Books often begin from a curious premise. In this case, author William Langewiesche wondered what it might take for a terrorist to build a nuclear bomb. This is a premise that has troubled our security establishment, one that would be a shock to the system. To learn how difficult it might be, Langewiesche traveled around the globe to visit the markets and bazaars of the nuclear world. At a time when we are concerned about Iran or Pakistan or North Korea and proliferation of nuclear weapons, we also need to pay attention to non-state actors who travel similar roads, and it seems that most roads lead to the former Soviet Union. Proliferation "has become the human condition," Langewiesche warns. How difficult would it be? Take a trip around the world to The Atomic Bazaar and meet scientists, smugglers, and snitches in this study that should be at the top of our list for emerging concerns.
By Georgina Howell
The fighting in Iraq has been geared toward what it and the region can become. It has seldom given us pause to reflect on what Iraq was. A truly engaging and enlightening trip back in time to Iraq's modern beginnings awaits us in Georgina Howell's Gertrude Bell: Queen of the Desert, Shaper of Nations. The subtitle here should be a giveaway that there is something truly amazing awaiting the reader, something highly implausible, yet true, that would never have been considered. Who was Gertrude Bell? Georgina Howell paints a sweeping canvas here that frankly is reminiscent of David Lean's great film, Lawrence of Arabia, which is fitting since Gertrude Bell has been called both the female Lawrence and the woman who invented Iraq. Bell was born in 1868 to a very rich British family, and she went on to lead a life of amazing accomplishments, from achieving a First at Oxford, to being a mountain climber and Royal Geographical Society prizewinner, to becoming the first female British intelligence officer. She was more than capable in Persian and Arabic, and devoted her career to shaping life in the Middle East. Unknown to most as the mapmaker of Iraq, she drew the boundaries of Iraq at the behest of the British government. And there the story of our present day begins. This is a wonderful biography.
By Walter Isaacson
This summer we spent the Fourth of July at the Aspen Ideas Festival, a great gathering for anyone interested in the power of ideas, directly from the authors themselves (http://www.aifestival.org/). There we heard Walter Isaacson discussing his new book, Einstein. Isaacson, former managing editor of Time and CEO of CNN, is a terrific storyteller and brought Albert Einstein to life for us in his presentation. It seemed like a good idea to read this book and delve deeper. Isaacson succeeds in "relating" (sorry, we couldn't resist) the man's personal life to his scientific achievements. Whether it is dissecting Einstein's relationships with his family or explaining the foundations of his work or the causes that he stood up for (against discrimination in all its forms, standing tall by inviting Marian Anderson to his home when she was denied lodging; against Senator Joseph McCarthy's threatening tactics), Isaacson shows us a complex and lively person, worthy of being Time's "Man of the Century" and worthy of your time in this great biography.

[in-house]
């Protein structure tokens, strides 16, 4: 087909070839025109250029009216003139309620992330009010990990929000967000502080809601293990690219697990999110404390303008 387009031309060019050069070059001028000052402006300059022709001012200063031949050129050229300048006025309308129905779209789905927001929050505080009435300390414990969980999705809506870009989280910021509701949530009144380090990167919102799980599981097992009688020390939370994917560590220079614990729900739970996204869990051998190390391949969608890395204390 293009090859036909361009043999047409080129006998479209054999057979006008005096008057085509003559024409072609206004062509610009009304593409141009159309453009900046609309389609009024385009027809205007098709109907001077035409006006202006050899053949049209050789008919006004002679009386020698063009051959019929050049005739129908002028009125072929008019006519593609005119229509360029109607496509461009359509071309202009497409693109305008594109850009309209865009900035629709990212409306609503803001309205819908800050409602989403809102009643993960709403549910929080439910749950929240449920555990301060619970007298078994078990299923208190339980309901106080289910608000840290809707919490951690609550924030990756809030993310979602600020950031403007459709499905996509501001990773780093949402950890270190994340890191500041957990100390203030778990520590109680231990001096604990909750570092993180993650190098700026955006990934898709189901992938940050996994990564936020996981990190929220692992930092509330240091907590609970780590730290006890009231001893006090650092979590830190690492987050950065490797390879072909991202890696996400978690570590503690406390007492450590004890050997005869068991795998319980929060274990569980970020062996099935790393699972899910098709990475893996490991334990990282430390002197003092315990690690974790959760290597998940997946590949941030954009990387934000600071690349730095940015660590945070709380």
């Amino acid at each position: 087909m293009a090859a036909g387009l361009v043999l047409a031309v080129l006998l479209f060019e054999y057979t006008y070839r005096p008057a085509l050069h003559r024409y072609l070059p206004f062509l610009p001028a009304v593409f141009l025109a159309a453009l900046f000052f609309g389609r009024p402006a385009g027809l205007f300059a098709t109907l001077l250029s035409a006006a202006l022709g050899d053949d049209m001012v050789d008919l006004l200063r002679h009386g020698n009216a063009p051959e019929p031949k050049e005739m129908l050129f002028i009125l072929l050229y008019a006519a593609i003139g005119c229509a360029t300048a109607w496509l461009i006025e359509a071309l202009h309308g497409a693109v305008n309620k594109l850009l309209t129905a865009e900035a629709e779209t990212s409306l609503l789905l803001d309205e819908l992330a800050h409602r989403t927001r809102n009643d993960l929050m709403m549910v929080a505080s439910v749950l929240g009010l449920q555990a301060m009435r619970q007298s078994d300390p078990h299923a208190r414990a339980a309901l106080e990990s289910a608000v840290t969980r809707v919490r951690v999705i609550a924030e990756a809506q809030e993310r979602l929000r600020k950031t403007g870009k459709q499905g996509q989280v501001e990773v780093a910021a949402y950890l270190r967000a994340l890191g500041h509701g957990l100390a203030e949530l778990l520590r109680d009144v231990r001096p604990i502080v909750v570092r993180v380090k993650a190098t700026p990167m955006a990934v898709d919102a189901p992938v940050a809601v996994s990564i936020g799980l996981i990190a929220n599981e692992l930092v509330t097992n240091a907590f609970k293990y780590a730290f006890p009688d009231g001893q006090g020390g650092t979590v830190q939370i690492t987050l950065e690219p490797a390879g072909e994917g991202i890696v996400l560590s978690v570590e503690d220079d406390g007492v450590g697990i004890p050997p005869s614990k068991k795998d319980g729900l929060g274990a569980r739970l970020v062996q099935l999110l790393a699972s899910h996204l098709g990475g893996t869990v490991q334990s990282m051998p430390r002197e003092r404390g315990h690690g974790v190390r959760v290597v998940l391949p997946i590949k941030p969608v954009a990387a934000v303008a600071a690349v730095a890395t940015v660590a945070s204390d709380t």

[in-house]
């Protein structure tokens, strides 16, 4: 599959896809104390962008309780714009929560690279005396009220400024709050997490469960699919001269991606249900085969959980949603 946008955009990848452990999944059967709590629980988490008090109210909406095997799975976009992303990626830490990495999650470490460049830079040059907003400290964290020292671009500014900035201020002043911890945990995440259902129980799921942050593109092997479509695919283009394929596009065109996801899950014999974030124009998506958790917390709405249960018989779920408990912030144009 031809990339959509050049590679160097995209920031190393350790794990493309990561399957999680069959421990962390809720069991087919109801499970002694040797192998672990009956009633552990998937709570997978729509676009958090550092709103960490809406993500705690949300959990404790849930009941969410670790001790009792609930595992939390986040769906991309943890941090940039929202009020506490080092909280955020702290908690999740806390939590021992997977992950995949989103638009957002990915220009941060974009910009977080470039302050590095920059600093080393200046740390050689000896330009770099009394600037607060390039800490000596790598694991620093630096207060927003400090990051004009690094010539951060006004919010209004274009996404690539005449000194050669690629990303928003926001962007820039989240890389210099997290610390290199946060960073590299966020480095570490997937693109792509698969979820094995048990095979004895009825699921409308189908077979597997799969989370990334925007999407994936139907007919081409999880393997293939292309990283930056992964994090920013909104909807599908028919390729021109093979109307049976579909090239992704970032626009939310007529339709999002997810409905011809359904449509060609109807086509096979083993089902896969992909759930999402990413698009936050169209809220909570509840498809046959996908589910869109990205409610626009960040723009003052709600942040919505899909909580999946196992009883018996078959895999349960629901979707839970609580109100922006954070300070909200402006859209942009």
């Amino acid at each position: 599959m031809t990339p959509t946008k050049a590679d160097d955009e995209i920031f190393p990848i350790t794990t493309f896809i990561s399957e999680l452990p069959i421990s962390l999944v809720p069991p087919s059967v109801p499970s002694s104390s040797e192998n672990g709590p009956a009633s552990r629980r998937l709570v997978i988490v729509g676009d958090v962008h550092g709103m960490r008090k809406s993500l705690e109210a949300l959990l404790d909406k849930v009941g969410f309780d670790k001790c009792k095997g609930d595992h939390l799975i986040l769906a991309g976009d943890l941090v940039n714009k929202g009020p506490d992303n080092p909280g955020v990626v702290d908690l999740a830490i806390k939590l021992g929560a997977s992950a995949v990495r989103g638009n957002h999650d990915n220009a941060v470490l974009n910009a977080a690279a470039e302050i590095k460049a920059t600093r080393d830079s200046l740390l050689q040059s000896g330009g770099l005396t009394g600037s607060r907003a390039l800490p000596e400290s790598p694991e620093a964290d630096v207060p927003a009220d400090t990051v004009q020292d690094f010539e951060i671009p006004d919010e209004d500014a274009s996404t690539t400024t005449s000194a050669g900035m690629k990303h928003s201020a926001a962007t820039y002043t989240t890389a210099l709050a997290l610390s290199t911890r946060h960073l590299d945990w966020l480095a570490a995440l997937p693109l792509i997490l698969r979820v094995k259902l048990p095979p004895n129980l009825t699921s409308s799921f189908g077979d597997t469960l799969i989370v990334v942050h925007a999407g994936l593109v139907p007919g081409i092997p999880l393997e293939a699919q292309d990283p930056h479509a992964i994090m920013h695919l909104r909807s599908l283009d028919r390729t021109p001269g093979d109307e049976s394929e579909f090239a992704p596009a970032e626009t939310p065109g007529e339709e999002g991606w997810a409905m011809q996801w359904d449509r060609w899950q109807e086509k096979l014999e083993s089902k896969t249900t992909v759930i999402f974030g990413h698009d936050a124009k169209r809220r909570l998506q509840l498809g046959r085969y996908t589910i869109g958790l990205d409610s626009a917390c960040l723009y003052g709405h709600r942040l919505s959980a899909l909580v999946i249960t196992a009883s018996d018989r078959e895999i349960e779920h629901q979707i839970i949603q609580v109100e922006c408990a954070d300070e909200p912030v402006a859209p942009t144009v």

By J. F. Rischard
John Seely Brown about the relatively recent DoD Directive 3000.05, which deals with Military Support for Stability, Security, Transition, and Reconstruction Operations. High on our list was thinking about the remarkable people we had worked with over the course of previous Highlands Forum meetings and during the Strong Angel demonstrations: Eric Rasmussen, Dave Warner, Eric Frost, and so many others in that band of dedicated people bringing help to those in need by self-organizing and linking government resources with non-governmental organizations. Think of the tsunami in Indonesia; think of the earthquake in Pakistan; think of Hurricane Katrina. It reminded us of the discussion from one of the earliest Highlands Forums in 1996, where we concluded that we would have to contend with problems too large or complex for government to handle.
Author J. F. Rischard began his presentation by talking about "problems too large for one government to handle". We knew we were in the right room. Rischard, a Luxembourg native and the World Bank's vice president for Europe, has written a highly pertinent book (replete with his PowerPoint slides) with the suggestive title High Noon. It lays out his ideas for addressing the challenges of an increasingly crowded, interconnected world. Recognizing that the multidisciplinary nature of problems requires multiparty approaches, Rischard sets out a list of these challenges and a timeline to get at solving them: "20 Global Problems, 20 Years to Solve Them." Get on board.
By David Weinberger
David Weinberger is well known to many readers for his previous thoughtful works, The Cluetrain Manifesto and Small Pieces, Loosely Joined, which added significantly to our understanding of the Internet and its power. With his new book, Everything is Miscellaneous, Weinberger points out that every hierarchy and every means of categorizing that we have been used to may now be in jeopardy. The simple example of the placement of a book in a library - into a rigid system that may not well describe the full breadth of the book's meaning - helps us to understand that multiple categories are necessary to do the job. In their own way, the underpinnings of Weinberger's thesis relate back to J. F. Rischard's High Noon (above) on multiple approaches to complex problems - there is a new kind of knowledge emerging along with an understanding of a new, messier world.
By William Gibson
William Gibson appeared on this book list in 2003 with his wonderful novel, Pattern Recognition. He returns with a techno-psychological narrative of espionage, Spook Country, which addresses larger and richer themes. Gibson takes the reader for a ride through the world of new media with a Cuban-Chinese New Yorker who has ties to the intelligence organizations of several countries. Some readers find Gibson's writing a cross between Neal Stephenson and Don DeLillo; we can see a bit of that, but then there is pure Gibson, who is an original. This is not Pattern Recognition (in the sense that The Two Jakes is not Chinatown), but it is a fine follow-up that continues the exploration of the very near future.